From Paris to Prague, strolling and enjoying some quintessential urban byways.

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Tasting Aperitivi Along Ripa di Porta Ticinese

When the inevitable wave of feeling underdressed crashes down, as it does at regular intervals in Milan, it’s time to seek respite near the ancient Naviglio Grande canal. My fondness for this laid-back area has been tested on many occasions: When the canal is drained of water for restoration works or maintenance, it’s a garbage-strewn eyesore. But by April 26 (just before the start of the World Expo being held here this year), the latest round of renovations is scheduled to be completed, so the shallow canal will again be filled with water from the Ticino River about 30 miles away.

The Naviglio Grande, one of two canals that slice the Navigli neighborhood, was constructed beginning in the 12th century. It was once used for the transportation of goods, but today it’s a hub for aperitivo. This nightly ritual is characteristic of Milan, where a simple pre-dinner drink with something to eat has morphed into a two- or three-hour event accompanied by generous buffets of cured meats, cheeses, focaccia, grissini, pasta, risotto, canapé-like stuzzichini and more. But the food is secondary to the social element, and it’s the Milanese enthusiasm for aperitivo that makes it the happiest of happy hours, as they’re inclined to call it.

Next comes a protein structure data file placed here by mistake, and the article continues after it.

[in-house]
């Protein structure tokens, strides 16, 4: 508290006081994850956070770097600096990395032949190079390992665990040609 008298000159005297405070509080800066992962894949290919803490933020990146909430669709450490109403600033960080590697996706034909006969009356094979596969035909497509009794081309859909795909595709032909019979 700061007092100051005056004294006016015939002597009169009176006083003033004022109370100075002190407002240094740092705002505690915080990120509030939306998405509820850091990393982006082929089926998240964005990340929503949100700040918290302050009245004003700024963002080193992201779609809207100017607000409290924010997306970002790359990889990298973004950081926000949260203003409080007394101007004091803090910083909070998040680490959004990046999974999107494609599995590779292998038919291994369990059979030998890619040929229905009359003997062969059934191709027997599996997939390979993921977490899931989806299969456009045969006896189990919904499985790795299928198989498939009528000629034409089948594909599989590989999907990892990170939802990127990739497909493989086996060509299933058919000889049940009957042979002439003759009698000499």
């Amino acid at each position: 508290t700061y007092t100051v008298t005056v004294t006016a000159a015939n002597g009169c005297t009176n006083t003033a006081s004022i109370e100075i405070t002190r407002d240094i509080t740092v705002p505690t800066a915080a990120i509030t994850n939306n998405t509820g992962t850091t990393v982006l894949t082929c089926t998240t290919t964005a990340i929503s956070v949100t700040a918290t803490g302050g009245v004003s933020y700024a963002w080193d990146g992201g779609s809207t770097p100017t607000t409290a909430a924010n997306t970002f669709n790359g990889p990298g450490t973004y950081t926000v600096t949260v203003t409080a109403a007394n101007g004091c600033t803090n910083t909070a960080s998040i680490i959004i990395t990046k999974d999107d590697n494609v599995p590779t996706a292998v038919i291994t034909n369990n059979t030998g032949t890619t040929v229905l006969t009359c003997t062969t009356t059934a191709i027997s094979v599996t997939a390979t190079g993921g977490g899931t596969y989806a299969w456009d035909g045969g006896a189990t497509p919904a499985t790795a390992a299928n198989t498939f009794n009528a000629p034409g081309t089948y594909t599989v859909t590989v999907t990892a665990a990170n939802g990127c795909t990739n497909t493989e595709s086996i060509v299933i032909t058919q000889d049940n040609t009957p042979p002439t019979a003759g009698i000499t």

In the early evening, friendly greetings begin ringing out along my favored street: Ripa di Porta Ticinese, which runs along the canal’s southern bank. Once a towpath for oxen and horses pulling barges along the canal, the worn cobblestones are now home to a string of bars and cafes where groups of friends gather to make the transition from day to night.

Men in tailored suits arrive by bike. Women in heels clatter across iron pedestrian bridges. Entire classes of university students occupy outdoor tables. And weaving through the diverse crowds are waiters carrying trays of beer, prosecco, vermouth and classic cocktails like the Negroni.

My preferred haunt is Mag Cafè (No. 43), where the bartenders serve creative cocktails alongside endless plates of salumi and cheese. But on this vaguely Venetian stretch, you can’t go wrong by pulling up any sidewalk seat, ordering a spritz and simply enjoying the golden (aperitivo) hour.